Do the Dodd-Frank Act’s risk retention provisions make any difference?
That was the central debate of “Risk Retention: Moving Ahead With Skin in the Game,” a session at the Mortgage Bankers Association annual convention. The risk retention requirement mandates that the originator of a residential mortgage loan retain at least 5% of the risk when securitizing the loan—unless the loan is exempt as a Qualified Residential Mortgage.
The rule was made in response to the criticism that loan originators didn’t have “any skin in the game” because they made their money in origination fees, sold mortgage loans to investors, and had no interest in the loans’ ongoing performance.
Rule has changed the game
The new rule “is a substantial blow to the mortgage industry, unless you’re in a niche market,” according to Stephen Ornstein, a partner at Alston & Bird LLP.
The problem is that, effective last year, every mortgage except home equity lines of credit or reverse mortgages must meet eight factors showing ability to repay. If it’s a Qualified Mortgage, there’s no liability to the lender. If not, a borrower can challenge the loan later on the grounds that he cannot repay.
“That creates a huge incentive for QM mortgages,” Ornstein said, “and yet if you look at the non-QM market, in theory, there’s a compelling case for non-QM products.”
It’s safer than ever to offer them, Ornstein explained, because:
1. Absent egregious lending, the industry won’t be seeing ability-to-repay class actions.
2. The longer the loan performs, the less likely an ability-to-repay claim will result. (Under the rule, if a default occurs within three years, the lender can’t be held responsible.)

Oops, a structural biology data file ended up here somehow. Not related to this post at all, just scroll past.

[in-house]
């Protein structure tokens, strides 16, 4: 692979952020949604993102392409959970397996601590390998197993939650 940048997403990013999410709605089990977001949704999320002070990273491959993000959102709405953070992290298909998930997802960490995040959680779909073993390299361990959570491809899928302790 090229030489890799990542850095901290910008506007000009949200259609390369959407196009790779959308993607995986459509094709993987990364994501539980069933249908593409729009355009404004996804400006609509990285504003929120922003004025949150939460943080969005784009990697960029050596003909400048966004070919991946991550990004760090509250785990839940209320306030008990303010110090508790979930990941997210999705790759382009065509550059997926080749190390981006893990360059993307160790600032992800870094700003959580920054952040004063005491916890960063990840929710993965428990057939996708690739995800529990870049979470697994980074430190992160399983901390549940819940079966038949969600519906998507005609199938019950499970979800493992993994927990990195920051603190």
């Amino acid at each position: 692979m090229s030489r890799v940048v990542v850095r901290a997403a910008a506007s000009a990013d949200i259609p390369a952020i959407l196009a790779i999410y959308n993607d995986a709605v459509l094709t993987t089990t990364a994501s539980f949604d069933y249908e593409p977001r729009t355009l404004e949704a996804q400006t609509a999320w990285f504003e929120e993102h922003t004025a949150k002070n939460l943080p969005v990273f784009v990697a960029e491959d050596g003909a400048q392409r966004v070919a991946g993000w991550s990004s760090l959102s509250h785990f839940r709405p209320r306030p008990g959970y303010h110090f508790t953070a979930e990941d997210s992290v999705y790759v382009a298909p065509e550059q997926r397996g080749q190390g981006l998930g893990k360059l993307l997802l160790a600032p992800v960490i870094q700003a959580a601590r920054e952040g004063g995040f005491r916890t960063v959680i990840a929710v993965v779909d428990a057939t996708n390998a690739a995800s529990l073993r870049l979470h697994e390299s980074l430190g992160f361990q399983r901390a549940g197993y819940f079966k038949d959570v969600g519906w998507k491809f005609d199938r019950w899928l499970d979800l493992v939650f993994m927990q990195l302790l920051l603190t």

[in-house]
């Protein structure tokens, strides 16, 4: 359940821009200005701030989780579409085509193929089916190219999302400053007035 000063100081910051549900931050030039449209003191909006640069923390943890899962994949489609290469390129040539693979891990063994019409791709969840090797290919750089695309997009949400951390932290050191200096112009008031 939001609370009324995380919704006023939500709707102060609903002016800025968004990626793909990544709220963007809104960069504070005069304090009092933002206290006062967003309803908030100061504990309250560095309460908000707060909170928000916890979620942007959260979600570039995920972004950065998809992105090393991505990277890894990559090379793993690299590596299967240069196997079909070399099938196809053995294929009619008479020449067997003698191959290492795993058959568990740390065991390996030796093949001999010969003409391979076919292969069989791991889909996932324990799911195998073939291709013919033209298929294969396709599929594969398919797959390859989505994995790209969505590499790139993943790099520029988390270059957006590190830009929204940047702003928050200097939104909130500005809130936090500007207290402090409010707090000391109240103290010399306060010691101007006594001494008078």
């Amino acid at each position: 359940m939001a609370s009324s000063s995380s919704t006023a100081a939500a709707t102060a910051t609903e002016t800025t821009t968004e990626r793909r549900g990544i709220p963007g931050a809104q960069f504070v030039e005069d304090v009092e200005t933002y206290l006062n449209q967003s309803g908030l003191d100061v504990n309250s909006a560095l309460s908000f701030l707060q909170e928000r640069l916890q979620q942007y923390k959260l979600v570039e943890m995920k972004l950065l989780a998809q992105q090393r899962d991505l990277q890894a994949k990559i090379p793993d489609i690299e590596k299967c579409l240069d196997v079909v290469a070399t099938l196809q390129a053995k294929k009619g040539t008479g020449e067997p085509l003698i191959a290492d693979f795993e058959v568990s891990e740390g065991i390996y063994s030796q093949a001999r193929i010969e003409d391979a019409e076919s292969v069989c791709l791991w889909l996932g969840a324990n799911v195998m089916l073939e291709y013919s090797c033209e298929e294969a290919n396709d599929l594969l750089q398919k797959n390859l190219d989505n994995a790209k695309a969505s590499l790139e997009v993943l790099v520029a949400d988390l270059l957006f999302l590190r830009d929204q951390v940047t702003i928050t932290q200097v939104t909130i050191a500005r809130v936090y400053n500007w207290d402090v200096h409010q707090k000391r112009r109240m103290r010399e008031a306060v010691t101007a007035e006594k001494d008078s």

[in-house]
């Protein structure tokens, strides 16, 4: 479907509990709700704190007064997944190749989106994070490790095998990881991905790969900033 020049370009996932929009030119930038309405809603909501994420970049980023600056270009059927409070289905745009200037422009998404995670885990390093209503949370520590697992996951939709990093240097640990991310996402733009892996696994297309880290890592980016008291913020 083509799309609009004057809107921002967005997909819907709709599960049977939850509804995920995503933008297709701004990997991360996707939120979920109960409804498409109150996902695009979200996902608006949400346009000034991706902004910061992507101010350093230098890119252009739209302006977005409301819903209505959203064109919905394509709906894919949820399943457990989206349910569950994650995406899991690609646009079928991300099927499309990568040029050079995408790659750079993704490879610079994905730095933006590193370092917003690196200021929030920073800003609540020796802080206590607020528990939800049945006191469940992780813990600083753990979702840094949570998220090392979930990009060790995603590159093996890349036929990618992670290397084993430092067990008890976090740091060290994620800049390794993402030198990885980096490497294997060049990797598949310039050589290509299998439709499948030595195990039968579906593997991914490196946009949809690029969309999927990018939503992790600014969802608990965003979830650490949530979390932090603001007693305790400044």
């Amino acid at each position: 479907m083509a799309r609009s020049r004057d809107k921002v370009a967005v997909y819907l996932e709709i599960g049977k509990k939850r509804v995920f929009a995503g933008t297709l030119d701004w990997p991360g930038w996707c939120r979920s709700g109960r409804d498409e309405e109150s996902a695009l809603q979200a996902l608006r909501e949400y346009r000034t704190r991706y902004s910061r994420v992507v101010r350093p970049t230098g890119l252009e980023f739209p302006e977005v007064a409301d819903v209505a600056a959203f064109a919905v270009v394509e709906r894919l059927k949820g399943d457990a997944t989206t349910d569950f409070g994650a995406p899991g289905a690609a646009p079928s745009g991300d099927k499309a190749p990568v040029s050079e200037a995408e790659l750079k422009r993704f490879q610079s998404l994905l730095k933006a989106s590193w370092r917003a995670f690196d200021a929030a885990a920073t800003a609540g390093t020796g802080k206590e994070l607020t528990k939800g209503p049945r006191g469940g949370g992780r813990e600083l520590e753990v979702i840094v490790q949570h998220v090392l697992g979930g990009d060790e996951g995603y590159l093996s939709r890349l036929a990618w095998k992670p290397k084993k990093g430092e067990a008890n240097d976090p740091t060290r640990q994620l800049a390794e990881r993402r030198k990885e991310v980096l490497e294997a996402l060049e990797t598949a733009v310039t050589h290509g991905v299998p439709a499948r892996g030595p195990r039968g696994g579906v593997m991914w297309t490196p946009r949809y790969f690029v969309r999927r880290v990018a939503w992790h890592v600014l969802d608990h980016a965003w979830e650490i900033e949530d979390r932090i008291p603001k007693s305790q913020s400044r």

3. The servicing protocols are draconian but effective for a delinquent borrower, which will cut down on ability-to-repay claims.
Diane Pendley, managing director at Fitch Ratings, said her organization is comfortable with non-QM loans as long as they’re documented according to Appendix Q of the rule.
“We’ve seen non-QM loans of utmost quality,” Pendley said. “When you get into higher risk is when you move away from documentation.”
Or has the rule changed the game much?
Matt Tomiak, managing director of Redwood Trust, was less concerned about the rule’s impact.
“We don’t think risk retention is going to throw anything off the rails,” Tomiak said. “We’ve been expecting this for a while, and we don’t expect other originators to pull products.”
Redwood Trust, based in Mill Valley, Calif., is a specialty finance company that concentrates in mortgage and other real estate assets. It also engages in mortgage banking.
Yet Tomiak conceded that the securitization market is “pretty anemic” and “more rules and regulations are never a good thing in a struggling market.”
Tomiak added that if the risk retention rule had been issued in 2005, there would have been “a major dislocation. But in the present circumstances, it’s not going to shift economics significantly.”
Not so good for borrower
Ornstein said he could not share that optimism. “If you look at who’s getting loans, the QM [candidates] are a sliver of that population. As the housing market recovers, the risk retention rule is a detriment to them.”
Yet Ornstein remains hopeful about the long term—because he expects the rules to change.
“The whole point of Dodd-Frank was to contract credit,” Ornstein claims. “When there’s more of a demand and the housing market stabilizes, the QM will be adjusted accordingly so that more people will be able to get credit.”
“It will be bad for now,” Ornstein predicted, “but probably not for forever.”
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